|Concession||Operator(s)||Start date||End date||Authority||Notes|
|TfL Rail[a] (Crossrail)||MTR Corporation||May 2015||TfL|
|Docklands Light Railway||Keolis (70%)
|7 December 2014||TfL|
|London Overground||Arriva Rail London||13 November 2016||2023||TfL|
|Manchester Metrolink||Keolis (60%
|15 July 2017||14 July 2024||TfGM|
|Merseyrail||Serco-Abellio||23 July 2003||2028||Merseytravel|
|Sheffield Supertram||Stagecoach||December 1997||2024||SYPTE|
In addition to franchises and concessions, an open-access operator is a train operating company that is not subject to franchising, but instead purchases individual slots on the mainline from a railway infrastructure company. These include Eurostar, Grand Central, Heathrow Express and Hull Trains.
Prior to privatisation, the passenger services of British rail were organised into three units:
- InterCity for long distance express services
- Network SouthEast (NSE) for the commuter services from South East England into the various London termini
- Regional Railways (RR) for services in all other areas
They then underwent further reorganisation in preparation for franchising, being split up into 25 train operating units (TOUs) or that were gradually incorporated as separate, shadow businesses operating as 'shadow franchises' that negotiated contracts individually with regulators, Railtrack (the infrastructure and major station owner) and ROSCOs (the rolling stock leasing companies) before being sold off in 1996 and 1997.
|Anglia Railways||GB Railways||5 January 1997||31 March 2004||Created from RR unit on privatisation. Franchise won by Anglia Railways Train Services Ltd (5 January 1997). Parent company sold to First Group (14 August 2003). Merged into the new Greater Anglia franchise (31 March 2004)|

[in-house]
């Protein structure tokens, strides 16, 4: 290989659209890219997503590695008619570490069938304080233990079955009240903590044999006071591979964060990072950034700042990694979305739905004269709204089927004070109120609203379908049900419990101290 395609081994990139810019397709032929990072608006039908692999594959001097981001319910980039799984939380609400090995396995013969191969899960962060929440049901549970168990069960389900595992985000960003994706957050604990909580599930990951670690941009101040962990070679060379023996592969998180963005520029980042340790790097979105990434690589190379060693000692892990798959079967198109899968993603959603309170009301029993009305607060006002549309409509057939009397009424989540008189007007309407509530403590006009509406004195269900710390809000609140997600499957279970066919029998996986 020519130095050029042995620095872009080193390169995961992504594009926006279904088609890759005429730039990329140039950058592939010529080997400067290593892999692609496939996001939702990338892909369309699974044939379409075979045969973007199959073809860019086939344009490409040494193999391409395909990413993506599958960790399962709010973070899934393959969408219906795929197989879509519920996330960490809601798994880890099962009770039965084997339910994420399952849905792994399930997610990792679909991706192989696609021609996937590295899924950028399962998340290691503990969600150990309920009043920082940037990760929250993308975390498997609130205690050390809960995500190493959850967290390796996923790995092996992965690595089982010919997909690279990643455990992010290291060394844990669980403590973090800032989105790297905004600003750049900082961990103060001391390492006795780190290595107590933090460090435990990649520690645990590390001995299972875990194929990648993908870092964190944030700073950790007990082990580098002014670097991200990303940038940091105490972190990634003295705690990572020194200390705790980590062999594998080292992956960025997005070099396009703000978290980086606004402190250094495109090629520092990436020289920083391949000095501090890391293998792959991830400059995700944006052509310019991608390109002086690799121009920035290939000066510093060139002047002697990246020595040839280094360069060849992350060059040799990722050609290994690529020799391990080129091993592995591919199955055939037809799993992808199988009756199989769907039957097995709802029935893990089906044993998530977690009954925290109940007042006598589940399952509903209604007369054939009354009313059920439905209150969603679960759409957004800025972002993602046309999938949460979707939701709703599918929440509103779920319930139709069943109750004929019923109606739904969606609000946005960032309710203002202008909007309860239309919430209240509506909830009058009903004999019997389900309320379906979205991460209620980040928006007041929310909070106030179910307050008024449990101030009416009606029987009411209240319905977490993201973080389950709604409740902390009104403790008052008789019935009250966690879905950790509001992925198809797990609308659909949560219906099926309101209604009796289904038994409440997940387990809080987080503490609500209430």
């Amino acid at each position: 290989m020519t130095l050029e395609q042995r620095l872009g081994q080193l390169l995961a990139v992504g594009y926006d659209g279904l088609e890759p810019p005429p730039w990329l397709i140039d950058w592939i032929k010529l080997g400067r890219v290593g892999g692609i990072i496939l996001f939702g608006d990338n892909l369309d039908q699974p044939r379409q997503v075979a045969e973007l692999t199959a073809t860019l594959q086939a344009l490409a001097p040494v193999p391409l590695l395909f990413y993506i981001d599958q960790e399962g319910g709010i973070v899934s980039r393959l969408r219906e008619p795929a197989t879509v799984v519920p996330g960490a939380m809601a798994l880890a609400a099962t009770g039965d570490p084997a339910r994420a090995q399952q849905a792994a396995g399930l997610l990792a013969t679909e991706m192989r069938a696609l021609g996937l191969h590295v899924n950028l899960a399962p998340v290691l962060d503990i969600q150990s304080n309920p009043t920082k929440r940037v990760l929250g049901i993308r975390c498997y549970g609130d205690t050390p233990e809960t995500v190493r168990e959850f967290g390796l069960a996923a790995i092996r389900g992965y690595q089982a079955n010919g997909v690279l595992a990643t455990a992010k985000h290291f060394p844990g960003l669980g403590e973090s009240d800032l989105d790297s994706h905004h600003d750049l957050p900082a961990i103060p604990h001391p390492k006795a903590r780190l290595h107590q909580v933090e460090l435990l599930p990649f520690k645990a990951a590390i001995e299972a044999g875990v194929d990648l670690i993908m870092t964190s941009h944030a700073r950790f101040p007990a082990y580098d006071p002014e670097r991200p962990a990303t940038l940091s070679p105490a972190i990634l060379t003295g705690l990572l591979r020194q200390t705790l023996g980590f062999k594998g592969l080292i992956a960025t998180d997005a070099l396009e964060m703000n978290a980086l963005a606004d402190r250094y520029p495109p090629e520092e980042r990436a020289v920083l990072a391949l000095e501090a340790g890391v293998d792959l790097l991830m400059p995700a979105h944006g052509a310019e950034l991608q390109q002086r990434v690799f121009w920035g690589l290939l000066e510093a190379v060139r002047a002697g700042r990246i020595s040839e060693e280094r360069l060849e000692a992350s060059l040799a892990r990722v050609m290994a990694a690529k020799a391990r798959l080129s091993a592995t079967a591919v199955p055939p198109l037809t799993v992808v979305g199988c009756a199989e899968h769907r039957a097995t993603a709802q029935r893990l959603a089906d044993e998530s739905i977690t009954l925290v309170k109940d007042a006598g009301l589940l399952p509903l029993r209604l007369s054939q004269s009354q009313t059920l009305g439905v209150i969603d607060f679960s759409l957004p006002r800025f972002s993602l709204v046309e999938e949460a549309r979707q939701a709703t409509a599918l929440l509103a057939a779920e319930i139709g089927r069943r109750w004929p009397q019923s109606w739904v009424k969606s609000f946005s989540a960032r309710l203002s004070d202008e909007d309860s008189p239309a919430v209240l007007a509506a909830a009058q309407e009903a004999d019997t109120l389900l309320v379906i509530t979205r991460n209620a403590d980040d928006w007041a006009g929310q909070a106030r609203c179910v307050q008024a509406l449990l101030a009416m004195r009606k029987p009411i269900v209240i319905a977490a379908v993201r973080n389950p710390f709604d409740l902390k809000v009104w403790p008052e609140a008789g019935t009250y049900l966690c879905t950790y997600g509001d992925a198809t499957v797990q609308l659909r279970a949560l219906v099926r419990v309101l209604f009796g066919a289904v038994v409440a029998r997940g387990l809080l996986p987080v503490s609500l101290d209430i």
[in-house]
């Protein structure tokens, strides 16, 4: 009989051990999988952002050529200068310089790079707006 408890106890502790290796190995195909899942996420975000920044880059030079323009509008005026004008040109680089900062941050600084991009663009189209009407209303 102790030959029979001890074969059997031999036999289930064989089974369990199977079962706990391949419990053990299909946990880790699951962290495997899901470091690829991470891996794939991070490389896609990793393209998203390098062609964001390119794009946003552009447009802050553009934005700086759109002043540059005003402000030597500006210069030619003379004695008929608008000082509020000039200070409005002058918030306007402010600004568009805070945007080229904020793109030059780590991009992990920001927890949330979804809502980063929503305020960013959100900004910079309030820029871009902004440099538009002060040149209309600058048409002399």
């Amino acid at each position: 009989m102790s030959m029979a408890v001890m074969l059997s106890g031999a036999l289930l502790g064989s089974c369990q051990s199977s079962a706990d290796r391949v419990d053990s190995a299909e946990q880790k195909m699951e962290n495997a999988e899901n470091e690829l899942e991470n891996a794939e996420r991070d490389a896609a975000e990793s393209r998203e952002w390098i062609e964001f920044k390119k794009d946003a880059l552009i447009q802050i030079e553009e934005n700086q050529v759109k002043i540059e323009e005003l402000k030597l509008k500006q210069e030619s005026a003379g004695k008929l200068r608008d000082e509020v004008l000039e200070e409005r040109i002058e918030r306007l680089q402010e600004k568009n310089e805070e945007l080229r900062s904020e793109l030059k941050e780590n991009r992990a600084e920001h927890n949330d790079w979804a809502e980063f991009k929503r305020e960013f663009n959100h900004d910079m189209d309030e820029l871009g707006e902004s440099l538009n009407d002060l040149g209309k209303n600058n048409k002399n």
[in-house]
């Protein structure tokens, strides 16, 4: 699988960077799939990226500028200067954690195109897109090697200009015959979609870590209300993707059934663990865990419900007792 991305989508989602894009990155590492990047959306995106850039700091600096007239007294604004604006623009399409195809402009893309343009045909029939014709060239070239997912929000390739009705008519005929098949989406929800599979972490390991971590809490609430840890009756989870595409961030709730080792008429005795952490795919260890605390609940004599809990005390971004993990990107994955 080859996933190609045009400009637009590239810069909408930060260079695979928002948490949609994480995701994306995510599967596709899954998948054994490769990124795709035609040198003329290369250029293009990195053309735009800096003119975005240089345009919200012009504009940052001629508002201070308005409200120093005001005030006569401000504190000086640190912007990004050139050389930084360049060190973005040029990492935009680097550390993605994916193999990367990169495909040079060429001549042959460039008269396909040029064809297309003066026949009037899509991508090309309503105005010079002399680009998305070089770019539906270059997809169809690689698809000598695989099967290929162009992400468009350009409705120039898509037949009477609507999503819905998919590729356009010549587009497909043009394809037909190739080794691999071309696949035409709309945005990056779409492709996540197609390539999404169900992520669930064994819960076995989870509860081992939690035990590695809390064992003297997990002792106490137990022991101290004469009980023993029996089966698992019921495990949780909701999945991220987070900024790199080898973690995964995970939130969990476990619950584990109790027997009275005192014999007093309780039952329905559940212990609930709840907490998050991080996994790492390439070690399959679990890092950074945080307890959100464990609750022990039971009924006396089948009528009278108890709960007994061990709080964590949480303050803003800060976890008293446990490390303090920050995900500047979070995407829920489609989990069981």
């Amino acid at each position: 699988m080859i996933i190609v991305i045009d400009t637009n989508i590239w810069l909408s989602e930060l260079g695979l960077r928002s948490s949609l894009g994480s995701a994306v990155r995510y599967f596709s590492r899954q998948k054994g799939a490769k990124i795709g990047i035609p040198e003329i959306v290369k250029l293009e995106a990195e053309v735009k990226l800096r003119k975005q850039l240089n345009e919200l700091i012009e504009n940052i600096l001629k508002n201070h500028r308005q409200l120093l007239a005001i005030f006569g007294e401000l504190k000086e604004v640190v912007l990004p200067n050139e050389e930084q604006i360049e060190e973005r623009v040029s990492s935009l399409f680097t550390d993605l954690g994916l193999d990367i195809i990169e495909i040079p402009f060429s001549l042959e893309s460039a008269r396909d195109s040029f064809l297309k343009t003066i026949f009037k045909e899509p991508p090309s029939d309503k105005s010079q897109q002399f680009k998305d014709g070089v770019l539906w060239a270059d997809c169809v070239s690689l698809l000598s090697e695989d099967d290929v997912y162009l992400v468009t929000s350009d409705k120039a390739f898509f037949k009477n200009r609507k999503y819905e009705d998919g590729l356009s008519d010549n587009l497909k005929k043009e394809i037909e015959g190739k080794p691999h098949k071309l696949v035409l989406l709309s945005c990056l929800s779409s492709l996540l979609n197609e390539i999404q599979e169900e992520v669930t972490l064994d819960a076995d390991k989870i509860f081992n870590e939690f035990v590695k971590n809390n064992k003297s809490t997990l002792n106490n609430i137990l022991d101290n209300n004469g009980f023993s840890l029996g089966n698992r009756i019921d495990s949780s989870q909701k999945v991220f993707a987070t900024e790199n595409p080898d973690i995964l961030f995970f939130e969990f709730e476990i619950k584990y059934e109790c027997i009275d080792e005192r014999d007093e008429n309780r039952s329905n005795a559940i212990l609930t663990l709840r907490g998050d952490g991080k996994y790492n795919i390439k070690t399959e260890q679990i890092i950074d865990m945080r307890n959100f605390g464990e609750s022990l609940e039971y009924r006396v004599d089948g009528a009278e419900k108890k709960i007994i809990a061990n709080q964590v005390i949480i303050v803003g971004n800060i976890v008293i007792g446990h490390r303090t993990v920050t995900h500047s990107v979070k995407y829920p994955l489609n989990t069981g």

|Central Trains||National Express||2 March 1997||11 November 2007||Created from RR unit on privatisation. Awarded to Central Trains Ltd (2 March 1997). 2 year extension pending recasting (1 April 2004). Further short term extension (1 April 2006). Parts transferred to new East Midlands franchise along with Midland Main Line services, and parts to new West Midlands franchise. Parts transferred to existing CrossCountry, being recast as 'New CrossCountry' (11 November 2007)|
|CrossCountry||Virgin Rail Group||5 January 1997||11 November 2007||Created from InterCity unit on privatisation. Won by CrossCountry Trains Ltd, owned by Virgin Trains Group (5 January 1997). Stagecoach acquired 49% of VRG (October 1998). Renegotiated as a rolling year-on-year management contract (July 2002). Continued until expiry after failure to renegotiate franchise.|
|Gatwick Express||National Express||28 April 1996||21 June 2008||Created from InterCity unit on privatisation. Merged into the South Central franchise (being retained as a separate brand).|
|Great Eastern||FirstBus||5 January 1997||31 March 2004||Created from InterCity unit on privatisation. From 1 April 2004: merged into the new Greater Anglia franchise|
|Great Western||Great Western Holdings||4 February 1996||31 March 2006||Created from InterCity unit on privatisation. Amalgamated with Thames Trains and the Wessex to form new Greater Western franchise|
|Island Line||Stagecoach||13 October 1996||3 February 2007||Created from NSE unit on privatisation. Merged with South West Trains franchise to form new South Western franchise.|
|London, Tilbury & Southend||Prism Rail||26 May 1996||6 November 2014||Created from NSE unit on privatisation. Won by c2c Rail Ltd, owned by Prism Rail(26 May 1996). C2C sold to National Express (July 2000). Rebranded (July 2002). Two year extension (26 May 2011). 2 year direct award (26 May 2013). Extension option (September 2014). Awarded to NXET Trains Ltd and rebranded as Essex Thameside (10 November 2014).|